The season of angry phone calls to ZhEK (communal maintenance office or whatever it is) began this past Monday: there was no hot water all Sunday. Tepid, every now and then, but not warm enough to wash Marta.
So I called them to complain, not the first one from our building, but to the neighbors they kept saying the problem was with the taps in their apartments, nothing to blame ZhEK for. To me, the woman replied that their plumbers have already raised the water's temperature, so it should get better soon. It did.
At one point, she said she understood me because she was a tenant, too, and I had to explain that she was speaking to me not as a tenant, but as someone representing a company that received money from tenants and was supposed to make their lives comfortable using this money. I also told her that since we were about to start paying them three times the current monthly amount, they and the way they work would be receiving a lot more attention.
In last week's Korrespondent, there's a piece by Andrei Smirnov, Aleksandr Paskhover and Irina Solomko (RUS) on the new utilities tariffs. Below are a few notes:
- From Dec. 1, prices in Kyiv go up over three times; the raise is the first one in seven years.
- Mayor Chernovetsky's idea is to have "the rich pay for the poor."
- Those who paid 150 hryvnias a month ($30), will now have to pay about 500 hryvnias ($100). Those who managed to install water counters are saving about 100 hryvnias ($20) a month.
- Due to the price hike, Kyiv residents will pay 2 billion hryvnias ($400 million) more in 2007 - but will get back only 100,000 hryvnias ($20,000) worth in budget-funded social services. The rest is going to end up in the pockets of energy company owners.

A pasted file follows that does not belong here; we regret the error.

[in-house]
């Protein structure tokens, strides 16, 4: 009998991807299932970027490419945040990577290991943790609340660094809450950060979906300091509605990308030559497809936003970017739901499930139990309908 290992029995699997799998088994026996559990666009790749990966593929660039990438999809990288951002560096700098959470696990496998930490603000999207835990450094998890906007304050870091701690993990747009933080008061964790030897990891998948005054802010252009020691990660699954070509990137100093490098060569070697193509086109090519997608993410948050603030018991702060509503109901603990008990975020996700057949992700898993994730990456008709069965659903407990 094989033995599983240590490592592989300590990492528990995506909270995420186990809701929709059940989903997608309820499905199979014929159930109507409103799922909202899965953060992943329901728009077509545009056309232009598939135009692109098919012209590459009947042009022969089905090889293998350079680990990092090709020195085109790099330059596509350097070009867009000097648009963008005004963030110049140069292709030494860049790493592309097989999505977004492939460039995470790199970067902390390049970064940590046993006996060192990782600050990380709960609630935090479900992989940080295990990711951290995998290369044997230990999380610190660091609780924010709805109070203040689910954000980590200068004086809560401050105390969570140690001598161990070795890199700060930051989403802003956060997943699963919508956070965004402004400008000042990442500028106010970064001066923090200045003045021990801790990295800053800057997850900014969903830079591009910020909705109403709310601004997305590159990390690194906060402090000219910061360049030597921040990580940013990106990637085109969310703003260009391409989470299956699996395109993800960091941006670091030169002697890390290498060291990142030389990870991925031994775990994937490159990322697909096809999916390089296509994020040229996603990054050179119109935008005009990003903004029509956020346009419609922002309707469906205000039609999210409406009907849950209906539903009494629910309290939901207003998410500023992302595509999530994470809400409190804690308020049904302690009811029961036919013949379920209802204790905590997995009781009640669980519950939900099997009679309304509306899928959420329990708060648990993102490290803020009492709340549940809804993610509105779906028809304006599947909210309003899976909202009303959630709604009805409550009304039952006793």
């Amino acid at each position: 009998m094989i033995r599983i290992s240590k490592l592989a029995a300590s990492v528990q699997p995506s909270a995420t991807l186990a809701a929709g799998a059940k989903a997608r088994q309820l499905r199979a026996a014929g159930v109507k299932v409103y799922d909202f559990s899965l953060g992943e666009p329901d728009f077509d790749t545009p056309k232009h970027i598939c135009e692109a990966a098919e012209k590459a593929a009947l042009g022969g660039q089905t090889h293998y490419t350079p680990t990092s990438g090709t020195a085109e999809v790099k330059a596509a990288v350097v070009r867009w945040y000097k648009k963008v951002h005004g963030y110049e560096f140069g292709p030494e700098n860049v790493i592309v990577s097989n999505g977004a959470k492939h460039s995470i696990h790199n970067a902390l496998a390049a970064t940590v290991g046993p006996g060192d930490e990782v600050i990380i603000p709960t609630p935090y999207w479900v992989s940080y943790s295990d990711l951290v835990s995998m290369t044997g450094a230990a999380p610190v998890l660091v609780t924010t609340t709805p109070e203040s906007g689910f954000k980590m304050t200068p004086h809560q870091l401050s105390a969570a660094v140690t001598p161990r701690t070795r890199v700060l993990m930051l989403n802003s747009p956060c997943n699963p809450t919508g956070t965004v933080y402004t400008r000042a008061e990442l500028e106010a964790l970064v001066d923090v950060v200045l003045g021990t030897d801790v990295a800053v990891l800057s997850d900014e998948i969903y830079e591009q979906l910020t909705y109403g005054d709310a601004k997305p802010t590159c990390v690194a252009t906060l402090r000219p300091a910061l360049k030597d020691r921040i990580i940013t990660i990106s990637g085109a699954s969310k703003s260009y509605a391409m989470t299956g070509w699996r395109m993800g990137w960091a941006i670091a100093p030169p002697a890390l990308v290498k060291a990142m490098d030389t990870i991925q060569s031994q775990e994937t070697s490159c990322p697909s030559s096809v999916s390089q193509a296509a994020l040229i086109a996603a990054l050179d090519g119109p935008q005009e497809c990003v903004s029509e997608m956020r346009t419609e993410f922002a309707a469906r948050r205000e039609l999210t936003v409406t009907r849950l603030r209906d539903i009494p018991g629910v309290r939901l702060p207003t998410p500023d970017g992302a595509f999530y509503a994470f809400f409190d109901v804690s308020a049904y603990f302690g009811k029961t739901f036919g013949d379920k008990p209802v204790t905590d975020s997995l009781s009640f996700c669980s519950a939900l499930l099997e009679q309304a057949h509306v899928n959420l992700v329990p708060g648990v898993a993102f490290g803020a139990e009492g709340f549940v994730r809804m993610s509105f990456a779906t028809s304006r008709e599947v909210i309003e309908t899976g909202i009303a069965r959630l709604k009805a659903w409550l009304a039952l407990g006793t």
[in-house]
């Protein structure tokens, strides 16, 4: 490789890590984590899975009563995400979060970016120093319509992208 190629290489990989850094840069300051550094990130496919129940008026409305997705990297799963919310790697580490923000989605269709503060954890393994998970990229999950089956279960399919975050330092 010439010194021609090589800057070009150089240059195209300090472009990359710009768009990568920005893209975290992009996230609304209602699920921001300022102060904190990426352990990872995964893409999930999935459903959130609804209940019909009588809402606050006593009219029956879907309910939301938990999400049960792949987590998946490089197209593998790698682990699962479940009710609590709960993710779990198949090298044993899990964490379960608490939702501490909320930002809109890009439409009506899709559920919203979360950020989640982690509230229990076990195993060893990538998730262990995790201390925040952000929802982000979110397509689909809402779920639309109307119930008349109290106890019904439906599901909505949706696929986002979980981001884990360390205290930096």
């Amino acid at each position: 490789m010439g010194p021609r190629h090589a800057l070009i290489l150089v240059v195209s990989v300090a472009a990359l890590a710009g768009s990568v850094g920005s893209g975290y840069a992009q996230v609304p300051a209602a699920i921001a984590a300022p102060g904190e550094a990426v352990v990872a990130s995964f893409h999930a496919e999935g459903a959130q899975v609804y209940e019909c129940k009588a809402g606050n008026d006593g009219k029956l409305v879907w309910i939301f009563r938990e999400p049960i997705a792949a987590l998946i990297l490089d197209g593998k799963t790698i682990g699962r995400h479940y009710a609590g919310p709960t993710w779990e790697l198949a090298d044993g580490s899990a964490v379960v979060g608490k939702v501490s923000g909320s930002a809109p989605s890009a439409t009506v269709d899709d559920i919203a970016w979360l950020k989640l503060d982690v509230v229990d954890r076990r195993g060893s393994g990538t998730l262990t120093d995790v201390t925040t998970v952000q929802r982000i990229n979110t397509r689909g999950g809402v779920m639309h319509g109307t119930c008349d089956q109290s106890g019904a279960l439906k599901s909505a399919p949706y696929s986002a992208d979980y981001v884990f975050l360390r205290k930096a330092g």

- How they calculate utility tariffs (according to professor Mikhail Krasnyansky): "Imagine that you have come to a grocery story and they don't weigh sausage for you, but instead calculate its cost using integral tables."
- According to official reports, Ukraine uses about 17.5 billion cubic meters of gas for residential purposes a year. Poland (whose population is smaller than Ukraine's, about 40 million people, ) uses 4 billion cubic meters a year. Ukraine's figure is most likely not true, but since gas counters are rare, it's impossible to tell ho much gas we really consume. Some people are making huge money on this, of course.
- On the average, a Ukrainian family of four pays for 1,5 tons of water a day - which is something like 45 tons a month - which is impossible.
- Here's how much a family of three living in a two-room apartment (60 square meters) would be paying monthly when the new tariffs are introduced:
Donetsk - 464.28 hryvnias/$92.85
Odesa - 426.36 hryvnias/$85.27
Kharkiv - 424.71 hryvnias/$84.94
Kyiv - 423.33 hryvnias/$84.66
Dnipropetrovsk - 416.91 hryvnias/$83.38
Lviv - 254.34 hryvnias/$50.86
Simferopol - 155.49 hryvnias/$31.09